British Engineer Behind Apple’s iPhone And iPod In Shock Exit After A Decade Of Success
Apple’s British-born iPhone and iPod engineering chief has left the company after ten years, according to reports.
David Tupman presided over launches such as early generations of the iPod, as well as the first iPhone’s launch five years ago.
Tupman has more than 70 patents in his name.
The move has puzzled observers, as it’s not clear where Tupman has gone – and he left as Apple’s results hit a high, driven largely by the success of its iPhone division.
Sources speaking to 9to5Mac said that Tumpan had left late last year.
The site reported that his office phone line had been deactivated.
Last quarter, Apple sold 37.4 million iPhones.
Tupman’s official title was Vice-President of Hardware Engineering, iPhone and iPod division.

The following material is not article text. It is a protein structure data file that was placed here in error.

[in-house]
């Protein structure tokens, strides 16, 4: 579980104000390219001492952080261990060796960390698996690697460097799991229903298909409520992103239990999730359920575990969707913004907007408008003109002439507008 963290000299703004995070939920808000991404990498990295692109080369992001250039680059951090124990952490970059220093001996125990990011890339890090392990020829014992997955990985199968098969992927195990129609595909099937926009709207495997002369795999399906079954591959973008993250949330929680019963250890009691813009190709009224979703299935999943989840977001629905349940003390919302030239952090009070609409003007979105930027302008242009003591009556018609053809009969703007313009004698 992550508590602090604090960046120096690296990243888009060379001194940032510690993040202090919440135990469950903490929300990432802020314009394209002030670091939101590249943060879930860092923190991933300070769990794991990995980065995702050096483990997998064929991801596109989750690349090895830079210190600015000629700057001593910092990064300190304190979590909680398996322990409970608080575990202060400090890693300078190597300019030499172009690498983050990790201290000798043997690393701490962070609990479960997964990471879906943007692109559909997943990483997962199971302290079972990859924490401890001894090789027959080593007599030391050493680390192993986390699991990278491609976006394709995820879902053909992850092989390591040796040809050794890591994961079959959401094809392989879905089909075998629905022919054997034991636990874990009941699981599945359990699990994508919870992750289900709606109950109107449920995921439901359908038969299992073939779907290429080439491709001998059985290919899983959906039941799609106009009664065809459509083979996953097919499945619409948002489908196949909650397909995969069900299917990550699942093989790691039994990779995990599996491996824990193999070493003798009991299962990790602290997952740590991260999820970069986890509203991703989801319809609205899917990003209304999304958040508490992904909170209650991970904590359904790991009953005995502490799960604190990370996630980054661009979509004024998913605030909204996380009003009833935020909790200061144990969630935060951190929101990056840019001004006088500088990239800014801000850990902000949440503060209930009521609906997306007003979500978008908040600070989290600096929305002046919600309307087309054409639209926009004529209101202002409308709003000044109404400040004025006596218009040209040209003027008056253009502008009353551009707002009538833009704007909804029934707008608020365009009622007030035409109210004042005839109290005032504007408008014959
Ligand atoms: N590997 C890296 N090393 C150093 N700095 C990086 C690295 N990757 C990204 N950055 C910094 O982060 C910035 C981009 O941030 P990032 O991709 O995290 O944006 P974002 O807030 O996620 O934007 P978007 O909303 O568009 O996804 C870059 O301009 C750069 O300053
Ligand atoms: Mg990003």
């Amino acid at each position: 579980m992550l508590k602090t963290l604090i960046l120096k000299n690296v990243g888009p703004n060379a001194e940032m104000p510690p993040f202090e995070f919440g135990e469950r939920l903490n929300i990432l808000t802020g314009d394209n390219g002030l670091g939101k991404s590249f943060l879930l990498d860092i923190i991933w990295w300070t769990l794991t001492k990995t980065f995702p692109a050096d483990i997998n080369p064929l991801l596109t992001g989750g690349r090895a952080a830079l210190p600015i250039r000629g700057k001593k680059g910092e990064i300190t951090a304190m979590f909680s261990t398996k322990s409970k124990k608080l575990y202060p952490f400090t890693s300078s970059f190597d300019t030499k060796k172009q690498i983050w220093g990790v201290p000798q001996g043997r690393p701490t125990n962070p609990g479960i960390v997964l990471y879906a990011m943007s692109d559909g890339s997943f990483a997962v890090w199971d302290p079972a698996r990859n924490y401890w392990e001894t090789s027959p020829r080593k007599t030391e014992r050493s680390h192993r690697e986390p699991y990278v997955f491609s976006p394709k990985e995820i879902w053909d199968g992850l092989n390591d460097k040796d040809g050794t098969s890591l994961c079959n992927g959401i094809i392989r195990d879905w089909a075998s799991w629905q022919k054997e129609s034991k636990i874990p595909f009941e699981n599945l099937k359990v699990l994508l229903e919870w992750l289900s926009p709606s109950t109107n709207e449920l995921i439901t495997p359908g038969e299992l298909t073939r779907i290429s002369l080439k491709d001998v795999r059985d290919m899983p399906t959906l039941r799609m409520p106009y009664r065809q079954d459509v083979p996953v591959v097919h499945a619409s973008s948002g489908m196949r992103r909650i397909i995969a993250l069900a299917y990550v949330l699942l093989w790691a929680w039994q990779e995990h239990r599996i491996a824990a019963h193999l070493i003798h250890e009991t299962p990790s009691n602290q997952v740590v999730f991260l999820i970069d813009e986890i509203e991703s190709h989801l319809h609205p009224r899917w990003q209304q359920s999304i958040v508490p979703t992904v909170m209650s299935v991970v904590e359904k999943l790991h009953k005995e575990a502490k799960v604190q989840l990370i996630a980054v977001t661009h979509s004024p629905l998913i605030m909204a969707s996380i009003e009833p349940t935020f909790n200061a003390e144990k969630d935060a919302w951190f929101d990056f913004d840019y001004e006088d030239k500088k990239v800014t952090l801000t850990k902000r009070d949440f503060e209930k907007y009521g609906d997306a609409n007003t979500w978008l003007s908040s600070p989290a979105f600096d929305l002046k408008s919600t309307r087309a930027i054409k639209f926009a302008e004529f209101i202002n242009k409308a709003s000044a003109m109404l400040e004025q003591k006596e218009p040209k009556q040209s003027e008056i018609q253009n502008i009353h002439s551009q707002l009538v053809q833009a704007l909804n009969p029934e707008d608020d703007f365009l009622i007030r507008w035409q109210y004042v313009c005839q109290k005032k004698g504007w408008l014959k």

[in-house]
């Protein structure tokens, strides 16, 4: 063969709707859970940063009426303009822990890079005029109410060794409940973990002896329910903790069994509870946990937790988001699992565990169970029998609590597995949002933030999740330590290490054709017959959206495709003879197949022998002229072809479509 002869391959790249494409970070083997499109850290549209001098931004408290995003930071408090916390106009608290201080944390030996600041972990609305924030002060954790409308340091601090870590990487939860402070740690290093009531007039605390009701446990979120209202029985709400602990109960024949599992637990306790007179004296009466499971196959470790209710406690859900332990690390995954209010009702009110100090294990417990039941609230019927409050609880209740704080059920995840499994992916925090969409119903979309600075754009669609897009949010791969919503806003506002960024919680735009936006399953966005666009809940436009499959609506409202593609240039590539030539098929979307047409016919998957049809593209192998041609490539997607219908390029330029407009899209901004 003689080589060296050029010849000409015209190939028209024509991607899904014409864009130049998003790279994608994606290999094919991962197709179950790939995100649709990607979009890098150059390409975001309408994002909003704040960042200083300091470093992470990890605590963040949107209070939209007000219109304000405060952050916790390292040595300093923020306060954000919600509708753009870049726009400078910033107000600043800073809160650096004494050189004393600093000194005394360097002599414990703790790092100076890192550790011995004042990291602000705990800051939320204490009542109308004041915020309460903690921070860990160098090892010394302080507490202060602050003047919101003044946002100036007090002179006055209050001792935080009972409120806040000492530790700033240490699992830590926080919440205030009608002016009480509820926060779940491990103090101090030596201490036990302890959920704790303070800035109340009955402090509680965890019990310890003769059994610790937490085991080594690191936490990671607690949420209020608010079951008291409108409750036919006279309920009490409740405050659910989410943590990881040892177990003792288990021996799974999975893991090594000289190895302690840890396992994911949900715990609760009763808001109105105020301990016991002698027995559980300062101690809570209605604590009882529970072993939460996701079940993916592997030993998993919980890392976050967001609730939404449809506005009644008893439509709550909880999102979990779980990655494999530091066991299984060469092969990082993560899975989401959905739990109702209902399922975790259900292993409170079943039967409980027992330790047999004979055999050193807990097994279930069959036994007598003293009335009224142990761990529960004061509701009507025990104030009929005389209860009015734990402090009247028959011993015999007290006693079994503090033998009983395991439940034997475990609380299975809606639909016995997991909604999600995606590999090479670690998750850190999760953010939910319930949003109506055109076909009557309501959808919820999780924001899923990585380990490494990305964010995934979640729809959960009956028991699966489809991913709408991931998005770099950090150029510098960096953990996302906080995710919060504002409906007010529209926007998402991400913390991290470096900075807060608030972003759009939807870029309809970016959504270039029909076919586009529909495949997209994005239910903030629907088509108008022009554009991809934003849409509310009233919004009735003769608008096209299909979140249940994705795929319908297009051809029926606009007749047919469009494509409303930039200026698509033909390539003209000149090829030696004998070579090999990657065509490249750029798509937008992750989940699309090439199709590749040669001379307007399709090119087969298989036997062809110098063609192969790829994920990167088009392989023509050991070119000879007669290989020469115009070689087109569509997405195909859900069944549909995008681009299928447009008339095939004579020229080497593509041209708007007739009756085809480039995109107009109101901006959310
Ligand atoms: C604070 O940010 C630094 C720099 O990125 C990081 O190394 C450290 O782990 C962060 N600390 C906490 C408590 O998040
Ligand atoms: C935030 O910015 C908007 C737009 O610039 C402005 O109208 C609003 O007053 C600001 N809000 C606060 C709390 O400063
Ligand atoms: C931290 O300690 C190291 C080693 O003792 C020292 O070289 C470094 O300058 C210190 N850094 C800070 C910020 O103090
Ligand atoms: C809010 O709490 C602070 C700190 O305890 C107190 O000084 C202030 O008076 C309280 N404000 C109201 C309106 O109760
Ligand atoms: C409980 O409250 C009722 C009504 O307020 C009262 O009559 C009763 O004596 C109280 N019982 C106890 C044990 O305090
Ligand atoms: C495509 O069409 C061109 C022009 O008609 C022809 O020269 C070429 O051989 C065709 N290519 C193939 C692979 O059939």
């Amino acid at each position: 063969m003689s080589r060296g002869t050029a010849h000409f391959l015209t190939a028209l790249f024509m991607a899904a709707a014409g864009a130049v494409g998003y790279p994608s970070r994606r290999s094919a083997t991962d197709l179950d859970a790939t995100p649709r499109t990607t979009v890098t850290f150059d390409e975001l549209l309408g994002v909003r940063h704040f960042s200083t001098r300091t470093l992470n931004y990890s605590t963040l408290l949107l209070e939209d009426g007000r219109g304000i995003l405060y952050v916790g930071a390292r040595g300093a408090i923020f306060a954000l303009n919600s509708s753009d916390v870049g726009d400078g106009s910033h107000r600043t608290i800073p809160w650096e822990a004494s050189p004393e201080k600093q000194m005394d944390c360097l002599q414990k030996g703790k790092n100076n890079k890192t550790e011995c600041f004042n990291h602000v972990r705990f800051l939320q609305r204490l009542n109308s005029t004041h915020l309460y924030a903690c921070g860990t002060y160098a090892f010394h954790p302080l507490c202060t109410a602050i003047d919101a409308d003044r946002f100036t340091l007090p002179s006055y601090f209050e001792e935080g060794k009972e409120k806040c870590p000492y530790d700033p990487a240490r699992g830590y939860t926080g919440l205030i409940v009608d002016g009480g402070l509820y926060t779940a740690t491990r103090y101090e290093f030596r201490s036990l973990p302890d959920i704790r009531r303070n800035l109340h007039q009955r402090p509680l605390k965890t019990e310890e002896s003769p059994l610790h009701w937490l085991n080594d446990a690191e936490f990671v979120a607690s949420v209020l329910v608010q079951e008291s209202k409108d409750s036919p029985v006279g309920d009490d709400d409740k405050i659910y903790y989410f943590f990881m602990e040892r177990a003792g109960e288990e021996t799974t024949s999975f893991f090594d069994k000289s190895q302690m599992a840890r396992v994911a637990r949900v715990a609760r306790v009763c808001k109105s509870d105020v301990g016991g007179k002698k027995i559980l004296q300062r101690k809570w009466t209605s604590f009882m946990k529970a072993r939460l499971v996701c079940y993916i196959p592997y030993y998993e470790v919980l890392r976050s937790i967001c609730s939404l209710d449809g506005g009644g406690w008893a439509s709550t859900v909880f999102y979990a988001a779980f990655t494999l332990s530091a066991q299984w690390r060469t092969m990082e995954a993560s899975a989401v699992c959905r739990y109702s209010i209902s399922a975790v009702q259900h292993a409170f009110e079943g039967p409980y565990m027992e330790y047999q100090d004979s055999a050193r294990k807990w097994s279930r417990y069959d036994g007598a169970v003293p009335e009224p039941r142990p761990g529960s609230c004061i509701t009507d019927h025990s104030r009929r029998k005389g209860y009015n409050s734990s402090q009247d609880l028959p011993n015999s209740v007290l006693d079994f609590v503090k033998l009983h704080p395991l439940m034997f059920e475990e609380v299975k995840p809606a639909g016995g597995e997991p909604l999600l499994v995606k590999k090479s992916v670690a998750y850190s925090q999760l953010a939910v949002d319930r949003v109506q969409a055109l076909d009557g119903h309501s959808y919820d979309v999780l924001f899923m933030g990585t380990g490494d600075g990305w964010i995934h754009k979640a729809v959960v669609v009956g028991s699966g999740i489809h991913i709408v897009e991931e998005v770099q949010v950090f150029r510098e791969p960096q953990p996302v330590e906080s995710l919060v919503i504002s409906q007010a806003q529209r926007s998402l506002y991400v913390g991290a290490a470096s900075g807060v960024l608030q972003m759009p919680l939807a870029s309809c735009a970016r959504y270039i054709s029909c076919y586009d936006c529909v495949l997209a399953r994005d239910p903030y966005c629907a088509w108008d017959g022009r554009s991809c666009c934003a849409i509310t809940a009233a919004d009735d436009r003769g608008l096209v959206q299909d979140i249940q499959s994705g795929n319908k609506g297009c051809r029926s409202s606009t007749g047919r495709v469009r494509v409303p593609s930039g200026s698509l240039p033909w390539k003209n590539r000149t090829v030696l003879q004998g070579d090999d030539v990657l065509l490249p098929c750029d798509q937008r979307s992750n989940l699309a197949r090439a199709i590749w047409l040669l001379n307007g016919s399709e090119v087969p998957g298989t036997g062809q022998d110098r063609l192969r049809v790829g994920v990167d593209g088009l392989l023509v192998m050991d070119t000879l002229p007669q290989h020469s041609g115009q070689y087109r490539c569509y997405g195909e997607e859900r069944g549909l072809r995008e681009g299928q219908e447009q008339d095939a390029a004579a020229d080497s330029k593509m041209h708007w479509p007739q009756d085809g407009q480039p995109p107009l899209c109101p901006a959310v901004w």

The engineer had risen through the ranks at mobile computing company Psion, before joining Apple a decade ago.
Tupman reported to Tony Fadell, who led the team that designed the iPod at Apple.
Fadell is often described as the ‘father’ of the iPod.
Unconfirmed reports said that Tupman had joined Fadell at his new venture, hi-tech thermostat start-up Nest, but a spokesman denied that Tupman had joined the company.
His LinkedIn profile also still shows him as being at Apple Computer.
Apple’s profits recently passed $1billion a week.
It sold 37.04million iPhones – its flagship product – and 15.43million iPad tablets, doubling from a year earlier.
That helped swell its war chest of cash and securities to almost $100billion – more than enough to plug December’s U.S. budget deficit.
Apple’s iPhone business is now bigger than the whole of Microsoft, according to recent revenue figures.
The company’s smartphone division generated $24.4 billion of revenue in the quarter up until December, whereas the whole of Microsoft generated $20.9 billion in the same quarter.
That includes entertainment devices such as Xbox, as well as Windows, Microsoft Office and Windows Phone.